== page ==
Two leukemia cell lines exist that have cyclophosphamide-sensitive and -resistant clones. In both cell lines reported in the literature (L1210 and BNML), the cyclophosphamide-resistant clone exhibits a higher ALDH activity as detected by Western blot and antibody labeling [10, 11]. Furthermore, constitutive expression of human ALDH1 or ALDH3 in human hematopoietic cells increases their resistance to cytotoxic agents [3, 12]. Accordingly, when expression of ALDH1 is blocked by the expression of antisense ALDH mRNA, cell sensitivity to 4-hydroperoxycyclophosphamide is greatly increased in vitro [13]. In this study, we have investigated the incidence and significance of cell subsets with high ALDH activity from different patients with AML. First, we confirmed the use of the ALDH substrate kit to identify cord blood CD34+ stem/progenitors cells and expanded on their phenotypic analysis. Via multicolor flow cytometry, we then assessed the incidence, morphology, phenotype, and NOD/SCID engraftment ability of ALDH+ cells in AML samples. AML samples had either no ALDH+ cells at all, an extremely rare nonmalignant stem/progenitor cell population, or a less rare, leukemic stem cell population. Accordingly, when injected into mice, ALDH+ cells demonstrated either normal, multilineage engraftment or malignant, unilineage AML growth. Hence, in addition to identifying nonmalignant stem cells within some AML samples, a high ALDH activity also identifies some patients' leukemic stem cells. The incidence of normal or leukemic stem cells with an extremely high ALDH activity may have important implications for resistance to chemotherapy. Furthermore, the identification of leukemic stem cells on the basis of ALDH activity offers a new technique for their isolation that relies on stem cell function rather than surface phenotype.

Materials and Methods

Primary Human Cells

Peripheral blood cells were obtained from newly diagnosed and relapsed patients with AML at St. Bartholomew's Hospital, London, after informed consent. All AML samples were frozen on the day of collection by hospital staff and were thawed on the day of ALDH analysis. We obtained cord blood from mothers attending University College Hospital, London, after informed consent. All cord blood samples were stored overnight at room temperature before ALDH analysis. The protocol was approved by the hospital research ethics committees. Mononuclear cells (MNCs) were obtained by Ficoll-Paque density centrifugation and ammonium chloride red cell lysis.

Mice

All animal experiments were performed in compliance with Home Office and institutional guidelines. NOD/SCID mice were originally obtained from Dr. Leonard Schultz (Jackson Laboratory, Bar Harbor, ME) and bred at Charles Rivers Laboratories, London. They were kept in microisolators and fed sterile food and acidified water. Mice aged 8–12 weeks were irradiated at 375 rads (137Cesium source) up to 24 hours before intravenous injection of cells.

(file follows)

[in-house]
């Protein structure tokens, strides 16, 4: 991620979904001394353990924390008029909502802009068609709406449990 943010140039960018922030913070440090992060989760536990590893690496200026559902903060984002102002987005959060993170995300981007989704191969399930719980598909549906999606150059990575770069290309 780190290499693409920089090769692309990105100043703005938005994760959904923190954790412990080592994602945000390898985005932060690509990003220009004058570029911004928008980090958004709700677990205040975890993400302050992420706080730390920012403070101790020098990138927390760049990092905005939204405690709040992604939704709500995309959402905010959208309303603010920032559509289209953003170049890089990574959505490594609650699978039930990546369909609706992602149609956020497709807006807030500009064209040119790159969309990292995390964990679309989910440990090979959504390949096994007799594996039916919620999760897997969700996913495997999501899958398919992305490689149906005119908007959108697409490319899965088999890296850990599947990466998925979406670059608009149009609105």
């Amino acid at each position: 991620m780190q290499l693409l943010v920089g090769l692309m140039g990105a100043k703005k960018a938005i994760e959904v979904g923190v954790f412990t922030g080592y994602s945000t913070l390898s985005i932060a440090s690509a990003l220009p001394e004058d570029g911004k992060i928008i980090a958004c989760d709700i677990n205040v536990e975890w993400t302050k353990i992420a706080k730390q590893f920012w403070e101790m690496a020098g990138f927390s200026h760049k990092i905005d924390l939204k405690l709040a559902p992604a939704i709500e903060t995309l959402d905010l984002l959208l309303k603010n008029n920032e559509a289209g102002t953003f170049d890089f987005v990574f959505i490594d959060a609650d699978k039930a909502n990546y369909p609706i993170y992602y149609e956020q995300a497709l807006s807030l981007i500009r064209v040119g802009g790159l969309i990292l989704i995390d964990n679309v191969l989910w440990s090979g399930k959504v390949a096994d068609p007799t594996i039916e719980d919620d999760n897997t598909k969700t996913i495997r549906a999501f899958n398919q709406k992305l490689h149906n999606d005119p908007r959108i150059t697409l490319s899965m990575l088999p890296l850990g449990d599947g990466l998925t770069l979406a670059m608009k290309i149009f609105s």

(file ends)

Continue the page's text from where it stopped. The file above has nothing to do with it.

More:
Cell Labeling

Cells were labeled with Aldefluor reagent (Becton, Dickinson [BD] Biosciences, Oxford, U.K., http://bdbiosciences.com) as described by the manufacturer. Cells were then stained with phycoerythrin (PE)–conjugated, PE-cyanin-5 (PE-CY5)–conjugated, PE-CY7–conjugated, or allophycocyanin-conjugated anti-CD34, anti-CD7, anti-CD38 (all BD Biosciences), and anti-AC133 (CD133) (Miltenyi Biotec, Cologne, Germany, http://www.miltenyibiotec.com) antibodies for 30 minutes at 4°C. Cells were washed and resuspended in phosphate-buffered saline (PBS) with 2% fetal calf serum and 4,6-diamidino-2-phenylindoiole (DAPI). Cells were then analyzed on a BD LSR flow cytometer. Aldefluor reagent was excited at 488 nm. Gates were set up to exclude nonviable cells and debris. The negative fraction was determined using appropriate isotype controls.

Assessment of Engraftment Potential

Samples were injected into the tail vein of sublethally irradiated 8- to 12-week-old mice. Six weeks after transplantation, mice were euthanized by cervical dislocation. The femurs, tibias, and pelvis were dissected and flushed with PBS. Red blood cells were lysed via ammonium chloride. Cells were stained with human-specific fluorescein isothiocyanate–conjugated anti-CD19, PE-conjugated anti-CD33, and PE-Cy5–conjugated anti-CD45 antibodies (all from BD Biosciences). Dead cells and debris were excluded via DAPI staining. A BD LSR flow cytometer was used for analysis. More than 100,000 DAPI-negative events were collected for each sample. Engraftment of AML was said to be present if a single population of CD45+ CD33+CD19 cells was present without accompanying CD45+ CD33CD19+ cells.